Not Your Average Kingship

“Herod said…’but who is this about whom I hear such things?'” 

In today’s gospel, King Herod is the poster boy for letting a narrow perspective cloud important judgment. (Not that we can relate… right?).

He is, in a word, perplexed.

Gossip about the disciples has gone viral — their works and miracles and prophesies about this Jesus dude — and Herod is not impressed. Furthermore, he’s confused. The stories are all twisted, with accounts that the man behind the craziness [Jesus] is a prophet or even John the Baptist. Herod knows that certainly isn’t true; he personally just had John killed in a most appalling fashion. Herod needs to get to the bottom of this mayhem, which is why “he sought to see Him.”

But when it comes down to it, it’s Herod’s limited perspective that trips him up most. No matter how hard he searches, he’s never really going to see Jesus. He’s never going to figure out the truth of who Jesus is. Why? Because he can’t bring himself to allow for such a truth. Especially with the claims of Jesus being some kind of king. Nowhere in Herod’s narrow perspective is there room for a king who doesn’t live in a palace, eat from a silver platter, or gain power through military conquest. And because King Herod thinks the world revolves around himself, he believes this Jesus guy is an obvious threat to his job security. It doesn’t even register that the words “my kingdom is not of this world” might mean exactly that: that Jesus’s power doesn’t come from armies, his prestige doesn’t come from gilded living quarters, and his reign is certainly not one to be gained by usurping any earthen ruler. But Herod’s life reflects the vanity of vanities described in the first reading, where everything is ultimately empty and nothing is new under the sun. So it’s not even on his radar that Jesus might be something new; an exception to this earthly vanity.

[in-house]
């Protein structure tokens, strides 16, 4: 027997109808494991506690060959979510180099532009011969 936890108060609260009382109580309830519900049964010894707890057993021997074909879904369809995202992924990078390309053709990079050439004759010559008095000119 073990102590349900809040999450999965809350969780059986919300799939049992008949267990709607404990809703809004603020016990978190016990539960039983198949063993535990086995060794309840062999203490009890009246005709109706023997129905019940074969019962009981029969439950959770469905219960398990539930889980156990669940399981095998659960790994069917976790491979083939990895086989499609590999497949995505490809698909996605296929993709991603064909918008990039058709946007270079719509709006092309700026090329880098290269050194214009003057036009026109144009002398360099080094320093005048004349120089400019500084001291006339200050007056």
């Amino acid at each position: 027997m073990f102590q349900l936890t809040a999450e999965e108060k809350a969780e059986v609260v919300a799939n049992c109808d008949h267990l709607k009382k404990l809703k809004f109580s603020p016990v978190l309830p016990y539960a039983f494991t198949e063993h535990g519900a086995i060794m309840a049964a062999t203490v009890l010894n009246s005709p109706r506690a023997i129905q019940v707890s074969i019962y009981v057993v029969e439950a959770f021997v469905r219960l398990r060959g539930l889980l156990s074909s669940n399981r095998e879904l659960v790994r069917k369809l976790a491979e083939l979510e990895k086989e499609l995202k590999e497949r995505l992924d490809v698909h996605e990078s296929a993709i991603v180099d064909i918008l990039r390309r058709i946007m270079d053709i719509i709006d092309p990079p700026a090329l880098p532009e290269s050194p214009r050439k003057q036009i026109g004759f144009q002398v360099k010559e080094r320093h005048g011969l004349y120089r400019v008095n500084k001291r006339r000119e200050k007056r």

It’s a shame that Herod couldn’t get past that to see the incredible richness of the big picture, isn’t it? Not only would he have saved himself a lot of anxiety trying to “defend” his rule from Jesus, but he probably would’ve gained a lot of insight (and dare I say, a little faith?) by broadening his perspective and withholding initial judgment. He might have even learned that Jesus was actually here to save him instead of being “out to get him.”

Sometimes, like Herod, we’d rather accept gossip and a small world view over the pursuit of truth. We might keep our perspective narrow and our judgment firm when it comes to things (and people) we don’t like or understand.

What if we withheld our snap judgments today? What if we opened our minds and our hearts to see how Jesus is reaching out to us through others? What ‘unallowed’ truths might we finally discover?


Megan Hjelmstad is a wife, mom, writer and former soldier whose real passion is equal parts faith and chocolate. You can find out more about her here.

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